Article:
Uptown New Orleans abounds with festival offerings this weekend, including New Orleans Film Festival screenings at the Prytania Theatre, a children’s book festival and Friday night symphony at Latter Library, the Gert Town festival, and a number of more specific celebrations. As the New Orleans Film Festival opens today, the Prytania Theatre’s offerings could hardly be more varied: a high-art silent French film that rocked the Cannes Film Festival, a documentary about the corruption surrounding last year’s oil spill, and a horror flick deemed one of the most obscene ever made. The pattern continues throughout the weekend (our pick? The Wire’s Michael Kenneth Scott in Louisiana swamp-set “Bayou Black,” showing with “Lord Byron” on Saturday evening); see the New Orleans Film Society website for a full schedule at the Prytania, Zeitgeist, Ashe Cultural Arts Center, Second Line Stages and citywide. On Friday evening, the second annual Children’s Book Festival will launch with “Twinkle, Twinkle,” a symphony performance of music inspired by children’s literature, on the Latter library lawn at 6:30 p.m. The book festival itself will take place from 10 a.m. to 2 p.m. Saturday, and will feature noted children’s authors reading from their books and other activities for children.
A proposed change in the zoning of the DePaul medical campus owned by Children’s Hospital could greatly expand the possibilities for commercial development in the middle of an Audubon Park neighborhood, drawing the attention and concern of neighbors and their City Councilwoman. Spanning six blocks on either side of Calhoun Street and surrounded by a tall brick wall, the site of the former DePaul Hospital has been used for mental-health facilities for much of its existence since it was established by nuns in 1876. Children’s Hospital bought the property about five years ago, and currently uses one of the main buildings for a pediatric mental health facility, leases the other to LSU for an adult psychiatric unit, and has a number of other functions such as its Parenting Center in the lower-lying buildings on the campus. Technically, the campus carries the same residential zoning as the neighborhood that surrounds it. Its medical functions are allowed by a special exception that would expire if the site were to be abandoned for more than six months, and that restricts the changes that can be made to basic extensions of the services already there.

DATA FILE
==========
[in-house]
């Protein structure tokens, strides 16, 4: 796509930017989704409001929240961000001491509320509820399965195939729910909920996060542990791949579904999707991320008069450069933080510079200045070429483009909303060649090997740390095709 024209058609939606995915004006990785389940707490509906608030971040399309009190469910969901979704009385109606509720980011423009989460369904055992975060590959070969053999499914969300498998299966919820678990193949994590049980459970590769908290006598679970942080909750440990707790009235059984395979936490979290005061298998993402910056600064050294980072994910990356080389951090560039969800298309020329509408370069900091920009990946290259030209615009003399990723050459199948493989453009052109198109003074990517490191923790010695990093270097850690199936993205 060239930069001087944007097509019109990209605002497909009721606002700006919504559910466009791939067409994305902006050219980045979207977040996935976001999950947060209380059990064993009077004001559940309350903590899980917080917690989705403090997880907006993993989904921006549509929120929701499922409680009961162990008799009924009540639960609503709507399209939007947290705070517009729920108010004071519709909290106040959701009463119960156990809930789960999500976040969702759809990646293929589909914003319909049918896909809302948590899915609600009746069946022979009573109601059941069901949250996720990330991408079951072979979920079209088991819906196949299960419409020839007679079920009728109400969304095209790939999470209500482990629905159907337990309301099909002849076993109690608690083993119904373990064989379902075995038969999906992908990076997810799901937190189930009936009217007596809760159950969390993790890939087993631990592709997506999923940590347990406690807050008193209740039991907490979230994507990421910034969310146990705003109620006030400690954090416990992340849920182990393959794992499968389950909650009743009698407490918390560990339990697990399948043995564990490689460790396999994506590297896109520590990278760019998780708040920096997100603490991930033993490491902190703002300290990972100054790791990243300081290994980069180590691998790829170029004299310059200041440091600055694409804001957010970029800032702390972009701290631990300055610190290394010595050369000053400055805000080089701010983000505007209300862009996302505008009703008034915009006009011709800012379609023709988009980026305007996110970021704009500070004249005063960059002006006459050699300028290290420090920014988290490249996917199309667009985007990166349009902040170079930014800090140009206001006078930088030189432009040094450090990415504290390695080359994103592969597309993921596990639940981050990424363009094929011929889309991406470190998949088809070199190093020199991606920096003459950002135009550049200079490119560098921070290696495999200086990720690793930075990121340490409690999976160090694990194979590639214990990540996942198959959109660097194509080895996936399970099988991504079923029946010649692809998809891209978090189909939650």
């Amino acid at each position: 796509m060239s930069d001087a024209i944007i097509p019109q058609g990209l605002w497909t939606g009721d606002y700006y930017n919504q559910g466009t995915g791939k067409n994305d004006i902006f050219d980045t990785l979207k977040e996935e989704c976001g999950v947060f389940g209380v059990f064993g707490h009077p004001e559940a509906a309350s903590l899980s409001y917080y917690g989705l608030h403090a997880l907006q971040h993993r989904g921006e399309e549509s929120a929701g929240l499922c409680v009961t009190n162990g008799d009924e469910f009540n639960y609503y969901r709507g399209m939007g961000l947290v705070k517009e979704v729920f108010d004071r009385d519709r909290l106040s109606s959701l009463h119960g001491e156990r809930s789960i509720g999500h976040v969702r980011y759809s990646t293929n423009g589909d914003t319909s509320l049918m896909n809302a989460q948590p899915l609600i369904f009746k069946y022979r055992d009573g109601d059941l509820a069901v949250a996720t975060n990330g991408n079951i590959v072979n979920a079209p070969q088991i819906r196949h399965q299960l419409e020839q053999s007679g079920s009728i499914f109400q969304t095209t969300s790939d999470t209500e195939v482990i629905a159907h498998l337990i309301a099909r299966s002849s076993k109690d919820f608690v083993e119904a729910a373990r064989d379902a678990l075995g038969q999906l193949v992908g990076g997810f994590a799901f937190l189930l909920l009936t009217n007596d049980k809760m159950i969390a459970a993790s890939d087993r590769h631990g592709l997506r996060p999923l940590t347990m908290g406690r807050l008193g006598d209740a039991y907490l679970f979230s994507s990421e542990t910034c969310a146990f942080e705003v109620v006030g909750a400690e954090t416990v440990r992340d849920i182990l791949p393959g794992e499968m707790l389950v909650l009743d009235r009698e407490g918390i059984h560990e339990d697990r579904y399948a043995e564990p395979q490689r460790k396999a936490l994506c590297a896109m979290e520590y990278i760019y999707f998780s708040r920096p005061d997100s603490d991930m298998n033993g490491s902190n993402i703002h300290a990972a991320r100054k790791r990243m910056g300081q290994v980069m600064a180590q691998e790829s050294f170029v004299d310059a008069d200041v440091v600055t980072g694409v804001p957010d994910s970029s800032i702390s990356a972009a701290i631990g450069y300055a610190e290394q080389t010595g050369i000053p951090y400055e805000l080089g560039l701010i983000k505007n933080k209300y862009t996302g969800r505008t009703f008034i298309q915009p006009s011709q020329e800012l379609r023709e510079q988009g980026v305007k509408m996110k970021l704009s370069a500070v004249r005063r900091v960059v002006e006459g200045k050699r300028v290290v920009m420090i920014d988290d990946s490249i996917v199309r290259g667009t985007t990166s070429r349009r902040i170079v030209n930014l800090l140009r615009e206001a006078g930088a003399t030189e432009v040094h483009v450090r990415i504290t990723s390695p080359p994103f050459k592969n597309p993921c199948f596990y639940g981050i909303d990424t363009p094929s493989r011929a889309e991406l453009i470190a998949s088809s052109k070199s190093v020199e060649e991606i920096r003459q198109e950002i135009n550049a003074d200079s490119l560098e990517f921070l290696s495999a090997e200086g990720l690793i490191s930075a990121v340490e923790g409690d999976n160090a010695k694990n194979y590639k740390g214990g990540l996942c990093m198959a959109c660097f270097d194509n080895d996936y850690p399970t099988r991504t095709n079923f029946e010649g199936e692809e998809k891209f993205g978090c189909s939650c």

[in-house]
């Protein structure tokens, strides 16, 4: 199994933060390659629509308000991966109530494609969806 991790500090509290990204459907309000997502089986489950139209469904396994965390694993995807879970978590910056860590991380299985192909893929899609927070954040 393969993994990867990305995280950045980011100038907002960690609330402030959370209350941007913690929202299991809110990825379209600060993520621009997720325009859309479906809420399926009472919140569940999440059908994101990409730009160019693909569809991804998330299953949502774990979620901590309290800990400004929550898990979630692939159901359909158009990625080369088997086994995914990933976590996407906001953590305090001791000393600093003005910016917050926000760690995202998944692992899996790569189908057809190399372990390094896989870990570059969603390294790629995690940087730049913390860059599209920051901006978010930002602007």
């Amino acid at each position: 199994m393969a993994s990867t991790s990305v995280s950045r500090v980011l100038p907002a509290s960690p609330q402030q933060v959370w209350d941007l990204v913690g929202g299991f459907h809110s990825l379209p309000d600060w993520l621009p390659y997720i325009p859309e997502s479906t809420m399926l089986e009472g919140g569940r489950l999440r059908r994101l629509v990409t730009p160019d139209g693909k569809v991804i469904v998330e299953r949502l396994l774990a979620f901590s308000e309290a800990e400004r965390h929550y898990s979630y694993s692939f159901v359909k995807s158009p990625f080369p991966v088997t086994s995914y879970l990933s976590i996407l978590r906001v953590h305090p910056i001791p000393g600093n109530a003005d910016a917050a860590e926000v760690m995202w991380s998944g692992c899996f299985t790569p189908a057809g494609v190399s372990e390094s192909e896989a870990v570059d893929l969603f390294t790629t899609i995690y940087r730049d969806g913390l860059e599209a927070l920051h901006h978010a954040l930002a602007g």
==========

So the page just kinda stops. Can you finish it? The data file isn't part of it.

Nearly six months after the startling disappearance of a large population of birds from Audubon Park’s Bird Island, the rookery has yet to recover, and local birdwatchers are still feeling its loss. “Our park patrons have a lot of personal and emotional investments in Bird Island,” said Sarah Burnette of the Audubon Institute. “The primary negative impact isn’t necessarily on the wildlife. It’s on the people.” The large rookery in the center of the park’s lagoon drew a growing crowd of spectators until the birds mysteriously took off in early April, leaving behind their nests, including their eggs.